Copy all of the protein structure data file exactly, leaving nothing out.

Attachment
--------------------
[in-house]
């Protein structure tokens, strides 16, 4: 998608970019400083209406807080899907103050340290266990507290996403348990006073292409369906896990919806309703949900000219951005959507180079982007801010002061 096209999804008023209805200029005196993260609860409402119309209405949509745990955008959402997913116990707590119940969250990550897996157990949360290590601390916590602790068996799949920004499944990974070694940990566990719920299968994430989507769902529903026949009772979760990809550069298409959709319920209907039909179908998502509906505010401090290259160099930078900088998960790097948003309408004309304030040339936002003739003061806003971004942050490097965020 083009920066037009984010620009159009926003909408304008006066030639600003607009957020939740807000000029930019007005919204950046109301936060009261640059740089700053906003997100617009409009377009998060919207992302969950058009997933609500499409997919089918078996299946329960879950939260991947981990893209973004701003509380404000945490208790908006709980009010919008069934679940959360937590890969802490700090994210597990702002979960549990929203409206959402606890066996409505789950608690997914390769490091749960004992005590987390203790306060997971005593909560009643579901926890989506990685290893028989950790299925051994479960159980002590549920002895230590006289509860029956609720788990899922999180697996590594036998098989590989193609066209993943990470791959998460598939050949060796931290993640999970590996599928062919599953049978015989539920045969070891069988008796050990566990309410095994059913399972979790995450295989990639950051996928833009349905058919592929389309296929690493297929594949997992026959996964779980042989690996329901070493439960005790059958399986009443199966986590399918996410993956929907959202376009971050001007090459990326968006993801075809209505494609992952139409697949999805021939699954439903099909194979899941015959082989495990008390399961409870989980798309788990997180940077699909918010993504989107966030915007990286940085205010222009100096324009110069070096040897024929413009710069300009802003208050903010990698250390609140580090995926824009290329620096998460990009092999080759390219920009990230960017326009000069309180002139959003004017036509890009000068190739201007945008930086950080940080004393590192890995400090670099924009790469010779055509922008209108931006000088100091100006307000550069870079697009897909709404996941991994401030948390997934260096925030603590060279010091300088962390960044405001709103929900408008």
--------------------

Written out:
[in-house]
């Protein structure tokens, strides 16, 4: 998608970019400083209406807080899907103050340290266990507290996403348990006073292409369906896990919806309703949900000219951005959507180079982007801010002061 096209999804008023209805200029005196993260609860409402119309209405949509745990955008959402997913116990707590119940969250990550897996157990949360290590601390916590602790068996799949920004499944990974070694940990566990719920299968994430989507769902529903026949009772979760990809550069298409959709319920209907039909179908998502509906505010401090290259160099930078900088998960790097948003309408004309304030040339936002003739003061806003971004942050490097965020 083009920066037009984010620009159009926003909408304008006066030639600003607009957020939740807000000029930019007005919204950046109301936060009261640059740089700053906003997100617009409009377009998060919207992302969950058009997933609500499409997919089918078996299946329960879950939260991947981990893209973004701003509380404000945490208790908006709980009010919008069934679940959360937590890969802490700090994210597990702002979960549990929203409206959402606890066996409505789950608690997914390769490091749960004992005590987390203790306060997971005593909560009643579901926890989506990685290893028989950790299925051994479960159980002590549920002895230590006289509860029956609720788990899922999180697996590594036998098989590989193609066209993943990470791959998460598939050949060796931290993640999970590996599928062919599953049978015989539920045969070891069988008796050990566990309410095994059913399972979790995450295989990639950051996928833009349905058919592929389309296929690493297929594949997992026959996964779980042989690996329901070493439960005790059958399986009443199966986590399918996410993956929907959202376009971050001007090459990326968006993801075809209505494609992952139409697949999805021939699954439903099909194979899941015959082989495990008390399961409870989980798309788990997180940077699909918010993504989107966030915007990286940085205010222009100096324009110069070096040897024929413009710069300009802003208050903010990698250390609140580090995926824009290329620096998460990009092999080759390219920009990230960017326009000069309180002139959003004017036509890009000068190739201007945008930086950080940080004393590192890995400090670099924009790469010779055509922008209108931006000088100091100006307000550069870079697009897909709404996941991994401030948390997934260096925030603590060279010091300088962390960044405001709103929900408008």